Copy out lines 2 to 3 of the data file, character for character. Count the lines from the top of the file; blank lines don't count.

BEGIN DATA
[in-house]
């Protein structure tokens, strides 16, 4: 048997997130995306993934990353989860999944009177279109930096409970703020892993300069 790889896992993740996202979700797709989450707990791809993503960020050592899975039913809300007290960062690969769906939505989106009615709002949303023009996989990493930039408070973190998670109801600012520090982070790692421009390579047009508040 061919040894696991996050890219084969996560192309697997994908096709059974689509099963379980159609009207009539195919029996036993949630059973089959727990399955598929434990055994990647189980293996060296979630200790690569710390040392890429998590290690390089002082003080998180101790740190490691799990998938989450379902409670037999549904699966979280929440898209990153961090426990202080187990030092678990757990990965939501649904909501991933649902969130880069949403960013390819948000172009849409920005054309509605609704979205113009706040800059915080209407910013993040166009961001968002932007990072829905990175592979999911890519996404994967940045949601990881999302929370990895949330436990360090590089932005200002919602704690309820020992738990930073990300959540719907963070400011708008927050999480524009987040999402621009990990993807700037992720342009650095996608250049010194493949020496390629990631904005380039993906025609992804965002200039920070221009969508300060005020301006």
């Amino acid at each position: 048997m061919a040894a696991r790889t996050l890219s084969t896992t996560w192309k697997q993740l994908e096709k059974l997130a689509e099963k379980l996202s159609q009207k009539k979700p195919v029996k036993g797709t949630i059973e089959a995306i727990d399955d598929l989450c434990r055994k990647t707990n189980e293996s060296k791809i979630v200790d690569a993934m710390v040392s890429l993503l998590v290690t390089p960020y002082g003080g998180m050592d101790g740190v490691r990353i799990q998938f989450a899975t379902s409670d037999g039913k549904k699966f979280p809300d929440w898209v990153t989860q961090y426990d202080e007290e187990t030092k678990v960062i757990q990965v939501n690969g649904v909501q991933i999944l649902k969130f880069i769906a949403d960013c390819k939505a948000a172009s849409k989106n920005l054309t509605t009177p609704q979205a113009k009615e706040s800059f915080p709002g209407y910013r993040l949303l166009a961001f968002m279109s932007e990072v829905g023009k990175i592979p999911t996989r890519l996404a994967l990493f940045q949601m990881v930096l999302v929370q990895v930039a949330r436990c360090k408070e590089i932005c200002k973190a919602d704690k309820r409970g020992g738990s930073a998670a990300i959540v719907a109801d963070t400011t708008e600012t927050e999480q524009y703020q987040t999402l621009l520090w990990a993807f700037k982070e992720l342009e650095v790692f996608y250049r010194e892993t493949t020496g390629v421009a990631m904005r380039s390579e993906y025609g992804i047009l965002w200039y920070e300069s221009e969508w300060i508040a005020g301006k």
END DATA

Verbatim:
């Protein structure tokens, strides 16, 4: 048997997130995306993934990353989860999944009177279109930096409970703020892993300069 790889896992993740996202979700797709989450707990791809993503960020050592899975039913809300007290960062690969769906939505989106009615709002949303023009996989990493930039408070973190998670109801600012520090982070790692421009390579047009508040 061919040894696991996050890219084969996560192309697997994908096709059974689509099963379980159609009207009539195919029996036993949630059973089959727990399955598929434990055994990647189980293996060296979630200790690569710390040392890429998590290690390089002082003080998180101790740190490691799990998938989450379902409670037999549904699966979280929440898209990153961090426990202080187990030092678990757990990965939501649904909501991933649902969130880069949403960013390819948000172009849409920005054309509605609704979205113009706040800059915080209407910013993040166009961001968002932007990072829905990175592979999911890519996404994967940045949601990881999302929370990895949330436990360090590089932005200002919602704690309820020992738990930073990300959540719907963070400011708008927050999480524009987040999402621009990990993807700037992720342009650095996608250049010194493949020496390629990631904005380039993906025609992804965002200039920070221009969508300060005020301006």
């Amino acid at each position: 048997m061919a040894a696991r790889t996050l890219s084969t896992t996560w192309k697997q993740l994908e096709k059974l997130a689509e099963k379980l996202s159609q009207k009539k979700p195919v029996k036993g797709t949630i059973e089959a995306i727990d399955d598929l989450c434990r055994k990647t707990n189980e293996s060296k791809i979630v200790d690569a993934m710390v040392s890429l993503l998590v290690t390089p960020y002082g003080g998180m050592d101790g740190v490691r990353i799990q998938f989450a899975t379902s409670d037999g039913k549904k699966f979280p809300d929440w898209v990153t989860q961090y426990d202080e007290e187990t030092k678990v960062i757990q990965v939501n690969g649904v909501q991933i999944l649902k969130f880069i769906a949403d960013c390819k939505a948000a172009s849409k989106n920005l054309t509605t009177p609704q979205a113009k009615e706040s800059f915080p709002g209407y910013r993040l949303l166009a961001f968002m279109s932007e990072v829905g023009k990175i592979p999911t996989r890519l996404a994967l990493f940045q949601m990881v930096l999302v929370q990895v930039a949330r436990c360090k408070e590089i932005c200002k973190a919602d704690k309820r409970g020992g738990s930073a998670a990300i959540v719907a109801d963070t400011t708008e600012t927050e999480q524009y703020q987040t999402l621009l520090w990990a993807f700037k982070e992720l342009e650095v790692f996608y250049r010194e892993t493949t020496g390629v421009a990631m904005r380039s390579e993906y025609g992804i047009l965002w200039y920070e300069s221009e969508w300060i508040a005020g301006k």